df_main
```

Scaling the data is a crucial step of data preprocessing in machine learning algorithms, especially if they rely on distance calculations. It helps in standardizing all the variables in a dataset. Within a dataset, some variables might contain values with very high ranges while some might contain values with small ranges. Feature scaling helps address this issue by transforming those varying ranges into a uniform range with a mean of zero and a standard deviation of one.

```
# Create scaled DataFrame
scaler = StandardScaler()
df_scaled = scaler.fit_transform(df_main)
df_scaled.shape(2212, 12)
```

```
# Plotting heatmap to find correlation
sns.heatmap(df_main.corr(), annot=True)# Add a title to the plot
plt.title("Correlation Heatmap")
plt.show()
```

While conducting cluster analysis, variables that are correlated can significantly distort the clustering by giving more weight to certain correlated variables and give biased results. Also, high number of dimensions during clustering can cause other issues such as:

- High computational requirement
- Curse of dimensionality
- Overfitting due to lot of noise in the data
- Performance degradation

PCA lowers the dimensions of the dataset by combining multiple variables while preserving majority of the variance in the data. This helps in boosting the performance of the algorithm, reduce overfitting and make it easier to visualize and interpret the data. Therefore It is necessary to use Dimensionality Reduction Technique such as PCA (Principal Component Analysis), especially while dealing with high-dimensional data.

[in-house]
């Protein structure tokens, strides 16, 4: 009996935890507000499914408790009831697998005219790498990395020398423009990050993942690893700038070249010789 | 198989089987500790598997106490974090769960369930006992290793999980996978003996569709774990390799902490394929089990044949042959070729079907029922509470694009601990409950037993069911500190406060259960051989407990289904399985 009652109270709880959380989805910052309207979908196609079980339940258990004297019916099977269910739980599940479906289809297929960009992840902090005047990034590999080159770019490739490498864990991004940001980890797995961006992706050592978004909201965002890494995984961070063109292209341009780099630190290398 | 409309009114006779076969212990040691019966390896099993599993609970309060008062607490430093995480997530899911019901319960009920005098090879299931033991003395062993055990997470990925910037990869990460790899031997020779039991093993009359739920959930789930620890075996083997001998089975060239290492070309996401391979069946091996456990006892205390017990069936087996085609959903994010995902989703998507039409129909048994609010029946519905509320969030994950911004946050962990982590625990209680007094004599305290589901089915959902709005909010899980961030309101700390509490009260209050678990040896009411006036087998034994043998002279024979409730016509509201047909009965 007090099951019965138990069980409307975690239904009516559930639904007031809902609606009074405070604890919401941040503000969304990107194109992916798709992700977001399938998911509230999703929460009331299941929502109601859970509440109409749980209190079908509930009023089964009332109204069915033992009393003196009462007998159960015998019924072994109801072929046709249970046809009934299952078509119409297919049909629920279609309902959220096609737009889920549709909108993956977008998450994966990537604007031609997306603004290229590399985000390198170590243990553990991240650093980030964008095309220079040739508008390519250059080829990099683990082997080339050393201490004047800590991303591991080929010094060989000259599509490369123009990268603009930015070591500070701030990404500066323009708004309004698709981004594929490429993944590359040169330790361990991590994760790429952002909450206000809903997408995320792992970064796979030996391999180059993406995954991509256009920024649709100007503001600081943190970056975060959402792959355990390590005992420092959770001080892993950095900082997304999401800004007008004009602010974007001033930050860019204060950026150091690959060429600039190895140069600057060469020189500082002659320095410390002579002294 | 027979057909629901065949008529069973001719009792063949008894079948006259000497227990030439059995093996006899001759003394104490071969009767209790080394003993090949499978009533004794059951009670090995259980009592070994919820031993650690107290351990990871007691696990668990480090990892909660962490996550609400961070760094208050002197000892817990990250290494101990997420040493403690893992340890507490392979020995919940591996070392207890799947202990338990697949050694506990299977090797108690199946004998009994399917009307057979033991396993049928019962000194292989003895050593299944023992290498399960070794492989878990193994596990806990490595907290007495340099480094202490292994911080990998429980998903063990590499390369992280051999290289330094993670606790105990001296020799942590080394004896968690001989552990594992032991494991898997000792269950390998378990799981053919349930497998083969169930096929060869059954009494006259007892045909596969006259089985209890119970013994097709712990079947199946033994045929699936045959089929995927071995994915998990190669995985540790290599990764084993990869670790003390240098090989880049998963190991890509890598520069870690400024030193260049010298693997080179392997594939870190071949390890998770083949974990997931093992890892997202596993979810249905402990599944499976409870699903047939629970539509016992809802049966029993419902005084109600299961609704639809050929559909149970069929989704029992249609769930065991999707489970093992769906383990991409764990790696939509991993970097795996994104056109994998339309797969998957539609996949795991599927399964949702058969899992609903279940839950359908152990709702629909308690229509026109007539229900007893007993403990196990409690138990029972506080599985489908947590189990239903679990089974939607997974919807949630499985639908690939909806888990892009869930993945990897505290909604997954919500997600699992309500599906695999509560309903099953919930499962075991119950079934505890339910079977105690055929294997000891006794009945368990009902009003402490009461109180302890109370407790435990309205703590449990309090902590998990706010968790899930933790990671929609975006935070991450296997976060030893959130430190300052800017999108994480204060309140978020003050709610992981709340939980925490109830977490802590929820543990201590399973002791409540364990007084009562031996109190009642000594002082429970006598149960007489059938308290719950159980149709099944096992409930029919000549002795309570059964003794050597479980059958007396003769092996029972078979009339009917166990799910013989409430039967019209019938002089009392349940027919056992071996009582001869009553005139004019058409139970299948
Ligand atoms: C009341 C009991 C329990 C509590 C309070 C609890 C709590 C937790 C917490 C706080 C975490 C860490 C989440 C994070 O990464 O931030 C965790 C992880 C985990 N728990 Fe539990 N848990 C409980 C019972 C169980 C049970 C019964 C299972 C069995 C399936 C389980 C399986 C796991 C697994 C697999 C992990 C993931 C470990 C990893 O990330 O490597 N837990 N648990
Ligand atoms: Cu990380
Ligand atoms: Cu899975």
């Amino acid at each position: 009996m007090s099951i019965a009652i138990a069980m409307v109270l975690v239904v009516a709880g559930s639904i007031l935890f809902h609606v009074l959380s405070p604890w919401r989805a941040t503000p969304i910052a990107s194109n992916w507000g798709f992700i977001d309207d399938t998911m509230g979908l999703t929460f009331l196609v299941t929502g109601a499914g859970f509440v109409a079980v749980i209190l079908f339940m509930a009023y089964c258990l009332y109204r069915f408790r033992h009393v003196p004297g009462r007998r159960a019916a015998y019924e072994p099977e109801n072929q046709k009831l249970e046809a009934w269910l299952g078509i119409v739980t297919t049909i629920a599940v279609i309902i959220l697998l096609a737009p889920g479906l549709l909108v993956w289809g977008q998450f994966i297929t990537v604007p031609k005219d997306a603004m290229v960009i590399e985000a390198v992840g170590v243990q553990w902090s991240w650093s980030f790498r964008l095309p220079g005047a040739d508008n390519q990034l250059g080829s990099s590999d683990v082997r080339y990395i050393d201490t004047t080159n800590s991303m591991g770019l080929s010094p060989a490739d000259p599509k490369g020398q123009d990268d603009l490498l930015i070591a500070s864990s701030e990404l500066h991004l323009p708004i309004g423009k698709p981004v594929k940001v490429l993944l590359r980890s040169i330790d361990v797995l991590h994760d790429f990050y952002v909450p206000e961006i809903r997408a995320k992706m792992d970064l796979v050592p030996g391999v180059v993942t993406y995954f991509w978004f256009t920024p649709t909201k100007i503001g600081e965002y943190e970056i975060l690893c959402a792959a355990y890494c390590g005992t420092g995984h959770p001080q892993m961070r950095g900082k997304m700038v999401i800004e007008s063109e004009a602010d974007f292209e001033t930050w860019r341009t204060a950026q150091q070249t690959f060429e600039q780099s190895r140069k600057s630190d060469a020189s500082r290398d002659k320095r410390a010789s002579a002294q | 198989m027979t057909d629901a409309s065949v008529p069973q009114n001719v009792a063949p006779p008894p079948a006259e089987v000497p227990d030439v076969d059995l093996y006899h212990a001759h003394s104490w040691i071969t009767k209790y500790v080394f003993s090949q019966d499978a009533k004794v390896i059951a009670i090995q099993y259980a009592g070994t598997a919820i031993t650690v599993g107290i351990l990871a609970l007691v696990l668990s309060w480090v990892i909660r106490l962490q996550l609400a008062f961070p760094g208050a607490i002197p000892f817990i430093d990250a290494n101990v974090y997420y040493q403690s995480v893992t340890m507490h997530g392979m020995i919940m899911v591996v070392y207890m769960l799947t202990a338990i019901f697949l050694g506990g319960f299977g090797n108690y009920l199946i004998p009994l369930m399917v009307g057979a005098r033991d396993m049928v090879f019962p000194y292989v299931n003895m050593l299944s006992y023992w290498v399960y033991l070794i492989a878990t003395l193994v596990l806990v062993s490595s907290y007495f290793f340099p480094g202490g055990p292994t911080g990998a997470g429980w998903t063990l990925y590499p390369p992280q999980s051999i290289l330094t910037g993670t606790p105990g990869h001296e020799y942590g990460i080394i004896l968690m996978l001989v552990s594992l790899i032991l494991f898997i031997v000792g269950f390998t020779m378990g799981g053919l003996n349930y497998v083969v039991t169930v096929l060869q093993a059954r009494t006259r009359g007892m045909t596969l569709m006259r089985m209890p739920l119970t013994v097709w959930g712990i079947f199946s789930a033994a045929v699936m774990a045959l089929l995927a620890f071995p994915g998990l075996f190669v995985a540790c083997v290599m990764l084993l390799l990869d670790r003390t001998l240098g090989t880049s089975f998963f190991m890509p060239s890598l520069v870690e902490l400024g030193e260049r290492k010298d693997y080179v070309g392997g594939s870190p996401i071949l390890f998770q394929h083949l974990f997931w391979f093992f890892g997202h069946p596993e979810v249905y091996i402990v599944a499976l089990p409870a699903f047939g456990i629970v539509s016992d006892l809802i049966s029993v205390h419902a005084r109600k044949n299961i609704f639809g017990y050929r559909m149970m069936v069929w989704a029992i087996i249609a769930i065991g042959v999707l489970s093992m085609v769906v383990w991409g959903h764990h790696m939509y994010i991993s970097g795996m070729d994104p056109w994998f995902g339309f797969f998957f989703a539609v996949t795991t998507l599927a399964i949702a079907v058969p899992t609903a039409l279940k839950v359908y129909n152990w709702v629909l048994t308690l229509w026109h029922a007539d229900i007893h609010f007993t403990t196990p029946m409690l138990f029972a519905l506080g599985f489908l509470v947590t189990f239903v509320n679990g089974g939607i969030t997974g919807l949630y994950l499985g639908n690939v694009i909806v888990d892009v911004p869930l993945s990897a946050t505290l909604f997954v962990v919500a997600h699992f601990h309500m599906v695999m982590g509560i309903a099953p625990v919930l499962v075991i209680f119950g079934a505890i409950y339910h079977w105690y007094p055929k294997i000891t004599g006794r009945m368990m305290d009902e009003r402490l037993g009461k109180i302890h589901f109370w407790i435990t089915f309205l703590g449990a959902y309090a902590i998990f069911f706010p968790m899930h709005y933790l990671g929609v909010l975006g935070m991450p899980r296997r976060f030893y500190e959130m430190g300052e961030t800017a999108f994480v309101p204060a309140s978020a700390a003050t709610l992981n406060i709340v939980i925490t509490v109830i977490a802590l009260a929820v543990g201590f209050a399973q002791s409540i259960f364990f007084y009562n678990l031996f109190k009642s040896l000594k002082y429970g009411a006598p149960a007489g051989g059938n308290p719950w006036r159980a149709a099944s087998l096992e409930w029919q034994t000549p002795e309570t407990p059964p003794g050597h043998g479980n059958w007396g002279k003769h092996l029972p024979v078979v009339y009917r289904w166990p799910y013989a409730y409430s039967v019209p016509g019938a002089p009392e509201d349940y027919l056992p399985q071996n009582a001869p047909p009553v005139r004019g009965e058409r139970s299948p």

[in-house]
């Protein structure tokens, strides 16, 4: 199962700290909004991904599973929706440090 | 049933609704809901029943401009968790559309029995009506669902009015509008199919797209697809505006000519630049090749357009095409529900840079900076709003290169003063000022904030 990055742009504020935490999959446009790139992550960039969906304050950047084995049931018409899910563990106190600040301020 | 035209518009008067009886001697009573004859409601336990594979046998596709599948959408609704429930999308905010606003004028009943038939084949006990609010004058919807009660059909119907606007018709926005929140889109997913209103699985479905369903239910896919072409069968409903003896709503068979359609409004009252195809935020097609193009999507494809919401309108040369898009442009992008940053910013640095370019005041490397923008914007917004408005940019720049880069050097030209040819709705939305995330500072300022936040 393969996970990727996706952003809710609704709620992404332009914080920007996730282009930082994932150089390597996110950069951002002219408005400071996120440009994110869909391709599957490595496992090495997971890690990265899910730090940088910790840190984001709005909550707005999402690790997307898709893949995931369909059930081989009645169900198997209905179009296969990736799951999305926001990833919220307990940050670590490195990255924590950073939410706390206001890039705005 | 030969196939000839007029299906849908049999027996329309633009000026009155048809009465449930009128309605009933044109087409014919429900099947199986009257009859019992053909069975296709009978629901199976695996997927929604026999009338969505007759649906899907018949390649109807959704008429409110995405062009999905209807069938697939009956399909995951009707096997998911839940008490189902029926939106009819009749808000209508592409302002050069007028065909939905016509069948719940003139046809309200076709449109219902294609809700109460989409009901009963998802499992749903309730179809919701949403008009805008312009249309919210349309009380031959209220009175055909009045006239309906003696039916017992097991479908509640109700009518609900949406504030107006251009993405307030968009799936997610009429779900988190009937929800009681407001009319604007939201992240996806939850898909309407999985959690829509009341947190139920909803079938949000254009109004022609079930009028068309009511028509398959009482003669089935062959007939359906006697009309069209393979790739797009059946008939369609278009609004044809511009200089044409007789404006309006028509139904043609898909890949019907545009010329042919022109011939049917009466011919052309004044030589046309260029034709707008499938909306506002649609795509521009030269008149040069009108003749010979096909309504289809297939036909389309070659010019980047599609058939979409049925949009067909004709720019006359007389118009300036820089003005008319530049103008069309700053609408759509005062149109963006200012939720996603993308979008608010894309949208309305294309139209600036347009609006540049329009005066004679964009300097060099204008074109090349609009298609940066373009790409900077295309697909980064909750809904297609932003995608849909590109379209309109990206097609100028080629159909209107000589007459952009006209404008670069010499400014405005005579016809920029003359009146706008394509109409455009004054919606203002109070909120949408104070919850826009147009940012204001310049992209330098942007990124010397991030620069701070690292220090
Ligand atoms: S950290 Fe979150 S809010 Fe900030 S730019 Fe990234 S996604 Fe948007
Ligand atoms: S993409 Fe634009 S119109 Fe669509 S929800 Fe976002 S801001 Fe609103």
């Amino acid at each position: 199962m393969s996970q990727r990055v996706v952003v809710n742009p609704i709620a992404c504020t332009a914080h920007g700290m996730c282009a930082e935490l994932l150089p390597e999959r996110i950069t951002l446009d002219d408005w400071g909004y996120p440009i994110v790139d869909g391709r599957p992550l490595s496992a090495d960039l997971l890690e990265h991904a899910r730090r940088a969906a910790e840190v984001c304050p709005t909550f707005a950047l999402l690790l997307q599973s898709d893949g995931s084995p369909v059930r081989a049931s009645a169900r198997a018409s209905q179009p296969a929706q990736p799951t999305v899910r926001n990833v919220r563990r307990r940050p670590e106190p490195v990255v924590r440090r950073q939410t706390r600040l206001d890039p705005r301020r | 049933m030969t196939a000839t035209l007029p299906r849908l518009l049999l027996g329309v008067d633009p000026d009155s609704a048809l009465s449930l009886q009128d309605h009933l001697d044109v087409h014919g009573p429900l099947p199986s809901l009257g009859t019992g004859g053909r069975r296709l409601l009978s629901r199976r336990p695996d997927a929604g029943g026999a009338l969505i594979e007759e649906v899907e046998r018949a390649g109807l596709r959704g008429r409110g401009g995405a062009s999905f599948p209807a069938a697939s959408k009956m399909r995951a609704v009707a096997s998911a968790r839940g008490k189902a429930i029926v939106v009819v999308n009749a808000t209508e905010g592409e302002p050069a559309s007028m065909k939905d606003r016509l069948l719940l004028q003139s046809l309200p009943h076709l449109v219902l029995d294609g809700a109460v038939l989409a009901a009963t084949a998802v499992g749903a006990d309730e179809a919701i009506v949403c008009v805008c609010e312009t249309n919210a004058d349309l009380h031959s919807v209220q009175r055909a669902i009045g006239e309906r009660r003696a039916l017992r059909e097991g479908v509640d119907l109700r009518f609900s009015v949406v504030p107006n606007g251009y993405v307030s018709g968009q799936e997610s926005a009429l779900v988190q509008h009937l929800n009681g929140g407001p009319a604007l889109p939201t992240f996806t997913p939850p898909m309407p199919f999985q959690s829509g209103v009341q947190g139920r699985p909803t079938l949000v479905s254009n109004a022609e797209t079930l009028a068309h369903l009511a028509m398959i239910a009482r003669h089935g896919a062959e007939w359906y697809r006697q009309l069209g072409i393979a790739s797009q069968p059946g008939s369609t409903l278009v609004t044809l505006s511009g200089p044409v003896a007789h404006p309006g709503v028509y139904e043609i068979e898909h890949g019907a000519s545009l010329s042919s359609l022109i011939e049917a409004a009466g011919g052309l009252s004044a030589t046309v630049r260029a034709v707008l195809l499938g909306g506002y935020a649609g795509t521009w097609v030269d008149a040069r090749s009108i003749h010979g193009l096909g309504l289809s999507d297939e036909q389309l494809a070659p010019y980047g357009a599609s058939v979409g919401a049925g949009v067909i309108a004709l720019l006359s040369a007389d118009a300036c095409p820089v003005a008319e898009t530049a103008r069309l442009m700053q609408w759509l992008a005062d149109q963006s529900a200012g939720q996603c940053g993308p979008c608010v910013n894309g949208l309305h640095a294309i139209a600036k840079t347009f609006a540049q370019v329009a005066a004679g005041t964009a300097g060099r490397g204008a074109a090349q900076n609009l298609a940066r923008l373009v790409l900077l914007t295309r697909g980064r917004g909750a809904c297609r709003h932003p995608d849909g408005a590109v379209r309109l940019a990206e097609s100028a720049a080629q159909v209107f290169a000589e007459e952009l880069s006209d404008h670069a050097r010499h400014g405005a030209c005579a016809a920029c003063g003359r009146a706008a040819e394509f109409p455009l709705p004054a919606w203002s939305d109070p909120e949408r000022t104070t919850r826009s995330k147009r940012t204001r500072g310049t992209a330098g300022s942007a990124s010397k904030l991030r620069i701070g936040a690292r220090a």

```
#Initiating PCA to reduce dimentions to 3
pca = PCA(n_components=3)# Fitting the PCA Model:
pca.fit(df_scaled)
# Transforming the Data and Creating a DataFrame:
PCA_df = pd.DataFrame(pca.transform(df_scaled), columns=(["Col1","Col2", "Col3"]))
# Descriptive statistics
PCA_df.describe().T
```

```
# Plotting the results#A 3D Projection Of Data In The Reduced Dimension
x =PCA_df["Col1"]
y =PCA_df["Col2"]
z =PCA_df["Col3"]
#To plot
fig = plt.figure(figsize=(8,6))
ax = fig.add_subplot(111, projection="3d")
ax.scatter(x,y,z, c="maroon", marker="o" )
ax.set_title("A 3D Projection Of Data In The Reduced Dimension")
plt.show()
```

Elbow method is a widely recognized way to determine ideal no of clusters. It uses within-cluster sum of squares (WCSS) or inertia. While calculating WCSS, following steps are carried out:

- Adding the distance between each datapoints and their cluster centroids (centre/mean of the cluster) in a cluster
- Squaring the calculated sum of distances for each clusters
- Adding the square of distances from all clusters

In Elbow method, multiple no of clusters (Usually from 0 to 10 clusters) are created and WCSS is calculated in each cluster. As the no of cluster increases, the WCSS value starts to decline. This decline occurs because as the no of cluster increases the datapoints gets closer to the cluster centroids too. If we were to increase the no of clusters continuously, it would reach to a point where each data point acts as a single cluster and the value of WCSS becomes 0 as each data point acts as its own centroid. Here, the elbow point or the optimal no of clusters is at the point where adding futher clusters won’t reduce WCSS significantly.

```
# finding number of clusters using elbow method
Elbow_M = KElbowVisualizer(KMeans(), k=10)
Elbow_M.fit(PCA_df)Elbow_M.ax.set_xlabel('No of Clusters')
Elbow_M.ax.set_ylabel('WCSS')
plt.show()
```

We can deduce from the figure that the optimal k is at 5 with elbow method. Hence, we will use 5 clusters as our optimal cluster value.